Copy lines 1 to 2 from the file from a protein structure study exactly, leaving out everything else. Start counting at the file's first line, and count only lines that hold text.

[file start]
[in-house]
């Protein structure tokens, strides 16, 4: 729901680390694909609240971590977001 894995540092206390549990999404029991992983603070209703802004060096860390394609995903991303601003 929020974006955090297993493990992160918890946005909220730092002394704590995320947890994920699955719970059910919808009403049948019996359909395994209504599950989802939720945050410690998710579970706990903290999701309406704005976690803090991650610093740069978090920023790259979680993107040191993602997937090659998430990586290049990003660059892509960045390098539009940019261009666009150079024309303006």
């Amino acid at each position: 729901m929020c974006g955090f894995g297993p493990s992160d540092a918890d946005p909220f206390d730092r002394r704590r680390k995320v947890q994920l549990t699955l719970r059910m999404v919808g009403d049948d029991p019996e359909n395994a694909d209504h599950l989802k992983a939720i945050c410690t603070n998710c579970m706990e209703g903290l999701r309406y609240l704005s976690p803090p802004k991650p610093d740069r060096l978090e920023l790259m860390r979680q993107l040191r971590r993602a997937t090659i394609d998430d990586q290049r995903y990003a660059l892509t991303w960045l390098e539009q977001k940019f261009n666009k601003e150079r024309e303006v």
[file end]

[in-house]
């Protein structure tokens, strides 16, 4: 729901680390694909609240971590977001 894995540092206390549990999404029991992983603070209703802004060096860390394609995903991303601003 929020974006955090297993493990992160918890946005909220730092002394704590995320947890994920699955719970059910919808009403049948019996359909395994209504599950989802939720945050410690998710579970706990903290999701309406704005976690803090991650610093740069978090920023790259979680993107040191993602997937090659998430990586290049990003660059892509960045390098539009940019261009666009150079024309303006």